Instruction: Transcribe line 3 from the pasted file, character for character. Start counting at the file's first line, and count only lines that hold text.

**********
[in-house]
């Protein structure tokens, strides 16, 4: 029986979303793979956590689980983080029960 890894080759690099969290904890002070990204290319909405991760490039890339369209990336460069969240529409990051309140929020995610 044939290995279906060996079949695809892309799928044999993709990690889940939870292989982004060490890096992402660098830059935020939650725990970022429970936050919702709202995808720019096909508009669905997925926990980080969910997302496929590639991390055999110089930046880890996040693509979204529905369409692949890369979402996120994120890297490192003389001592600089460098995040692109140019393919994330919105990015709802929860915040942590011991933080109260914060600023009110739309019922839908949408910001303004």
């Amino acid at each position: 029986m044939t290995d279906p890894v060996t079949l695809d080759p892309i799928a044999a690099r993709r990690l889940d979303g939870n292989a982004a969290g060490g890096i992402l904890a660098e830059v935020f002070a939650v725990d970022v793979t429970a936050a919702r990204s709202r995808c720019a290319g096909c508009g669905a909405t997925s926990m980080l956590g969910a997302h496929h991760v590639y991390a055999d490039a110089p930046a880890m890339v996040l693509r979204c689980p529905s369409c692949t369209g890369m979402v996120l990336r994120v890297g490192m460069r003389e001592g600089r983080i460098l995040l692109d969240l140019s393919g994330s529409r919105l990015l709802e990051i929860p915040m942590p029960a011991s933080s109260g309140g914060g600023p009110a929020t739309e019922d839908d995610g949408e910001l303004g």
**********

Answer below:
């Amino acid at each position: 029986m044939t290995d279906p890894v060996t079949l695809d080759p892309i799928a044999a690099r993709r990690l889940d979303g939870n292989a982004a969290g060490g890096i992402l904890a660098e830059v935020f002070a939650v725990d970022v793979t429970a936050a919702r990204s709202r995808c720019a290319g096909c508009g669905a909405t997925s926990m980080l956590g969910a997302h496929h991760v590639y991390a055999d490039a110089p930046a880890m890339v996040l693509r979204c689980p529905s369409c692949t369209g890369m979402v996120l990336r994120v890297g490192m460069r003389e001592g600089r983080i460098l995040l692109d969240l140019s393919g994330s529409r919105l990015l709802e990051i929860p915040m942590p029960a011991s933080s109260g309140g914060g600023p009110a929020t739309e019922d839908d995610g949408e910001l303004g």